I wasn't one of those people who lost a bunch of money when dot-com stocks blew up in 2000, but to be honest, that's because I didn't make a lot of money in the bubblicious run up, either.
I still remember naively waiting for new companies like Amazon, AOL and Pets.com (remember that one?) to show a profit before jumping in.
By the time any of those companies achieved profitability -- or didn't -- their share prices had gone through the roof and I had missed my chance for wealth -- or ruin.
Today, companies like LinkedIn, Groupon, Zynga and Facebook are partying like it's 1999, making plans to come to market or already trading at valuations that put them among the blue chips.
For example, LinkedIn, which went public in May, reached its year's high of $121.97 on May 19, and had a market capitalization in the neighborhood of $10 billion, even though it is expected to lose money this year. Maybe it will shake up the world of recruiting and business marketing, but still, that is kind of nerve racking. LinkedIn shares fell 7.5 percent in one day this week after the company was downgraded by a JPMorgan analyst.
Some folks want to throw their wallets at those new household names, and others -- perhaps more scarred than I was back in 2000 -- wouldn't touch an Internet stock ever again.
"People got burned so badly that they have been virtually ignoring that area," says Tom Roseen, head of research services at Lipper, a Thomson Reuters company. Ironically, that might make them a good investment.
Stock market watchers don't know what to do. Is this a new bubble or a buying opportunity? The right answer probably lies somewhere in between. Here are some thoughts:
-- It's not 1999. Back then, there were several new companies across the tech spectrum going public every day without any profits, and immediately they became objects of bidding wars, remembers Scott Kessler, head of technology sector equity research at Standard & Poor's. The frenzy now seems concentrated in a narrow band of Internet/social networking companies. "It seems like a handful of companies at best," he said.
The bulk of technology companies, defined more broadly, may actually be conservatively valued. U.S. science and technology mutual funds have returned 2.14 percent year to date through July 14, reports Lipper. That's less than half the 5.16 percent logged by the S&P500 during the same period.
-- Keep emotions out of it. "Don't be too scarred by what happened a decade ago," says Kessler. But he also cautions investors not to "get caught up in the excitement and emotions that surround these companies." Instead, follow the same numbers that serious investors have used for years. Are there earnings? How do the earnings compare to the share prices?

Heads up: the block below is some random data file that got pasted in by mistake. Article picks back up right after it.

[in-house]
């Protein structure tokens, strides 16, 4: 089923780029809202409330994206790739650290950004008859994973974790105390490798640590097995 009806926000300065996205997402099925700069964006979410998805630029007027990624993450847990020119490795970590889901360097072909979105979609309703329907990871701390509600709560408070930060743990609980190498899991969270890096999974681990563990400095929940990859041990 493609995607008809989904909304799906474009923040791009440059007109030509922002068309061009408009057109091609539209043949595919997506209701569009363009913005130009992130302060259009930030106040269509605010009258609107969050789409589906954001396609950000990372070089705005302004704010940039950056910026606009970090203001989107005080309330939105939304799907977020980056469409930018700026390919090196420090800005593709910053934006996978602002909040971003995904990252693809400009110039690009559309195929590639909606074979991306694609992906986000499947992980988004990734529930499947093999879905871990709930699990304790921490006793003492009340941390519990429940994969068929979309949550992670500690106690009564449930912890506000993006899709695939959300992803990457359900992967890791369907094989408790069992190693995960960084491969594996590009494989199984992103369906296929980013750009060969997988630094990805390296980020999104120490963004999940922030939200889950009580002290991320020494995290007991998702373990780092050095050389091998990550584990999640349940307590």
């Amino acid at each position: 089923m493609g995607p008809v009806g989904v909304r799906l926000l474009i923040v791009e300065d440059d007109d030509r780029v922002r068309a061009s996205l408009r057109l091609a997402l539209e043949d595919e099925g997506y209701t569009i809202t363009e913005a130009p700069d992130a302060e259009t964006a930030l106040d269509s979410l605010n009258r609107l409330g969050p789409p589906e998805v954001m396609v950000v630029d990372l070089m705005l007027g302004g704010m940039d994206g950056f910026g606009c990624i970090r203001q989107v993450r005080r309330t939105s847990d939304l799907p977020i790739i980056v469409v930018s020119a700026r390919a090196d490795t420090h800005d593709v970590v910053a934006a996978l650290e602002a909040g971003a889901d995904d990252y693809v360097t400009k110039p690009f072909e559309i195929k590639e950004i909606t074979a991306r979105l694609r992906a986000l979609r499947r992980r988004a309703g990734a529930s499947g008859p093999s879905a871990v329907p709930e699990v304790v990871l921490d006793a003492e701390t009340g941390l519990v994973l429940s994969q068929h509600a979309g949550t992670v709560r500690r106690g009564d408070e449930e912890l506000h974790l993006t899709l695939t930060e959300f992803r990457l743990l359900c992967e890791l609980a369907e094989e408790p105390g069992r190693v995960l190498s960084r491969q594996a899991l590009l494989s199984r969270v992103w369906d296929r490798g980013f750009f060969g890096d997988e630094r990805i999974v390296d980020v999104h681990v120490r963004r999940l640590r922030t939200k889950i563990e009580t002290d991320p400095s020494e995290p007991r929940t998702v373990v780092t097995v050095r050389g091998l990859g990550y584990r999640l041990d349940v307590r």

-- Think about corporate investments. Big U.S. companies are sitting on more than $850 billion in cash. And it's pretty clear, given the slow (or nonexistent) recovery in hiring, that they are not spending that money on people. Maybe they'll spend some of their cash reserves on productivity-improving technology, boosting the tech sector.
-- Advisers like tech now. "The overall health of the technology sector remains very strong," says John Challenger, an outplacement consultant who watches employment trends. "In fact, it is one of the best performing industries in the economy at the moment."
Kate Warne, a market strategist for St. Louis brokerage Edward Jones, says her firm is recommending traditional tech stocks such as Intel to their clients. "We think many investors need to be adding dollars to this sector. Many of these tech stocks are paying dividends and have very attractive valuations."
-- Use tried-and-true analysis techniques. People got in trouble in 1999 because they stopped looking at bedrock figures like earnings, and instead started paying for things like "clicks" and "eyeballs."
Kessler says: "When companies pick and chose what metrics they think are most appropriate, that suggests the other metrics that people have historically used for decades are not as favorable." Meaning that if you actually judged a company on the basis of its earnings, you probably would not buy that company.
That's telling you something, says Warne. "If they aren't making money, they probably aren't something you would want today." So while the market isn't the same as 1999, the applicable advice may be: Keep your eye on the bottom line. You may miss the froth, but you can still make money.
(The Personal Finance column appears weekly. Linda Stern can be reached at linda.stern(at)thomsonreuters.com)